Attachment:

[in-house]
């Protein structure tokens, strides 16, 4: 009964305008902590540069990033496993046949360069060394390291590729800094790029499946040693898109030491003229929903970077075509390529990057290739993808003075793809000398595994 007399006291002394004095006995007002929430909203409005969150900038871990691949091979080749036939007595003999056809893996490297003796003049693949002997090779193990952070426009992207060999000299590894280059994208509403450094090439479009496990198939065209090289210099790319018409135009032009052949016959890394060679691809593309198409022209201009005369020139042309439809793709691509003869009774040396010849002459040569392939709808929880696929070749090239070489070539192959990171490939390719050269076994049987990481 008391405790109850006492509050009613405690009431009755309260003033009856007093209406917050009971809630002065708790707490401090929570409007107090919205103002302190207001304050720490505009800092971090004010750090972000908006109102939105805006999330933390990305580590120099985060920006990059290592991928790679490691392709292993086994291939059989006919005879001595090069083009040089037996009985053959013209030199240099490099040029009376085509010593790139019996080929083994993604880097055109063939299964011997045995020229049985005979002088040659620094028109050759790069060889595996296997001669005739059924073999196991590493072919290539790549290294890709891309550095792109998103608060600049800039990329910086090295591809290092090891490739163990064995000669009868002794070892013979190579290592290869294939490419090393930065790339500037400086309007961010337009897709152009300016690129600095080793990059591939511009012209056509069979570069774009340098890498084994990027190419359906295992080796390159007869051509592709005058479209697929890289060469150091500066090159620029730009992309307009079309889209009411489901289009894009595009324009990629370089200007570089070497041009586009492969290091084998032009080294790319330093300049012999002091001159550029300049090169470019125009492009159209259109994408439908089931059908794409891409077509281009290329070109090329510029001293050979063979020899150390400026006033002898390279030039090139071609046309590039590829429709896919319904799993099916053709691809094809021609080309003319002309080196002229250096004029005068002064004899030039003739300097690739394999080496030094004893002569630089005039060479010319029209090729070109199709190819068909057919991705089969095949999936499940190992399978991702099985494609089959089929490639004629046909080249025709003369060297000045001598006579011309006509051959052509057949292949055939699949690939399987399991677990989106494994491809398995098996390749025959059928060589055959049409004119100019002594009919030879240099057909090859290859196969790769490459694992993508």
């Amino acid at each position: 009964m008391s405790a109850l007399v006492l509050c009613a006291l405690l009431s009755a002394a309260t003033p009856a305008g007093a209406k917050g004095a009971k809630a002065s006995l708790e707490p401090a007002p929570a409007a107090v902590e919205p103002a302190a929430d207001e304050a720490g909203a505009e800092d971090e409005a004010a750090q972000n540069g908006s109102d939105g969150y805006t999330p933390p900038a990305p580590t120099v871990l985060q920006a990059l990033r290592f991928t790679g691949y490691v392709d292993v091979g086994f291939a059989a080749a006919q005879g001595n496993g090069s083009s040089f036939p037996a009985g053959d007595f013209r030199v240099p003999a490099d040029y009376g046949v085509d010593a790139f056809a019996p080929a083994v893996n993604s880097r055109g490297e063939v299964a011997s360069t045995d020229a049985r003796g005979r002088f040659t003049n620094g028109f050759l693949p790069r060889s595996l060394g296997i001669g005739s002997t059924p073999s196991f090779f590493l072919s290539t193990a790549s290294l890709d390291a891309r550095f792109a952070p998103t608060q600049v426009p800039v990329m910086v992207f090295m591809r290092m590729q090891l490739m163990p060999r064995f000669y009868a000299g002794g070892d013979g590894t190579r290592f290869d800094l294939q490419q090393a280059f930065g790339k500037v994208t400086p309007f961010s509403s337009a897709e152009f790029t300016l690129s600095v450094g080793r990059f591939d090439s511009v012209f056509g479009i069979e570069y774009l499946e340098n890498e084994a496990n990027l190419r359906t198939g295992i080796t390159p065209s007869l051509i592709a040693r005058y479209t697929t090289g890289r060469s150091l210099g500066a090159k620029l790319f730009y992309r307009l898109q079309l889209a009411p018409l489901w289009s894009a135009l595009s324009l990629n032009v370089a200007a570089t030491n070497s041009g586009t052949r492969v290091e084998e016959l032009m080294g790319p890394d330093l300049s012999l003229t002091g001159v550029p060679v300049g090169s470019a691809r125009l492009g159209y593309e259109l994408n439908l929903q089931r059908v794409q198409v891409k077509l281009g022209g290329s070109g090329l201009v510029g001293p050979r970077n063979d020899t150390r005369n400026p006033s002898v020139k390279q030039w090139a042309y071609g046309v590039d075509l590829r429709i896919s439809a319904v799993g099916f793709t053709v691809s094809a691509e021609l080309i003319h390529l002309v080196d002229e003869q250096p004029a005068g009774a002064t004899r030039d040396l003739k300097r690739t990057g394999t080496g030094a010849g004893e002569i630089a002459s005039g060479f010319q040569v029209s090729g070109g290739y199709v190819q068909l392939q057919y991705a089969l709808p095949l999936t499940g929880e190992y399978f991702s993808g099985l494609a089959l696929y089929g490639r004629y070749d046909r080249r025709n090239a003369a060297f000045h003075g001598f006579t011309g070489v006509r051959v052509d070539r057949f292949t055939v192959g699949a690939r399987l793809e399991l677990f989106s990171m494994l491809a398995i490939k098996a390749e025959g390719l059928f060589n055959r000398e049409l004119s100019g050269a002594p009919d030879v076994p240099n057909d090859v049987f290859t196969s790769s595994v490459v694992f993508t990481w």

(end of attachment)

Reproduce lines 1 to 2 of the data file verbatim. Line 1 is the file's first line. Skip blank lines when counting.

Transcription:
[in-house]
């Protein structure tokens, strides 16, 4: 009964305008902590540069990033496993046949360069060394390291590729800094790029499946040693898109030491003229929903970077075509390529990057290739993808003075793809000398595994 007399006291002394004095006995007002929430909203409005969150900038871990691949091979080749036939007595003999056809893996490297003796003049693949002997090779193990952070426009992207060999000299590894280059994208509403450094090439479009496990198939065209090289210099790319018409135009032009052949016959890394060679691809593309198409022209201009005369020139042309439809793709691509003869009774040396010849002459040569392939709808929880696929070749090239070489070539192959990171490939390719050269076994049987990481 008391405790109850006492509050009613405690009431009755309260003033009856007093209406917050009971809630002065708790707490401090929570409007107090919205103002302190207001304050720490505009800092971090004010750090972000908006109102939105805006999330933390990305580590120099985060920006990059290592991928790679490691392709292993086994291939059989006919005879001595090069083009040089037996009985053959013209030199240099490099040029009376085509010593790139019996080929083994993604880097055109063939299964011997045995020229049985005979002088040659620094028109050759790069060889595996296997001669005739059924073999196991590493072919290539790549290294890709891309550095792109998103608060600049800039990329910086090295591809290092090891490739163990064995000669009868002794070892013979190579290592290869294939490419090393930065790339500037400086309007961010337009897709152009300016690129600095080793990059591939511009012209056509069979570069774009340098890498084994990027190419359906295992080796390159007869051509592709005058479209697929890289060469150091500066090159620029730009992309307009079309889209009411489901289009894009595009324009990629370089200007570089070497041009586009492969290091084998032009080294790319330093300049012999002091001159550029300049090169470019125009492009159209259109994408439908089931059908794409891409077509281009290329070109090329510029001293050979063979020899150390400026006033002898390279030039090139071609046309590039590829429709896919319904799993099916053709691809094809021609080309003319002309080196002229250096004029005068002064004899030039003739300097690739394999080496030094004893002569630089005039060479010319029209090729070109199709190819068909057919991705089969095949999936499940190992399978991702099985494609089959089929490639004629046909080249025709003369060297000045001598006579011309006509051959052509057949292949055939699949690939399987399991677990989106494994491809398995098996390749025959059928060589055959049409004119100019002594009919030879240099057909090859290859196969790769490459694992993508």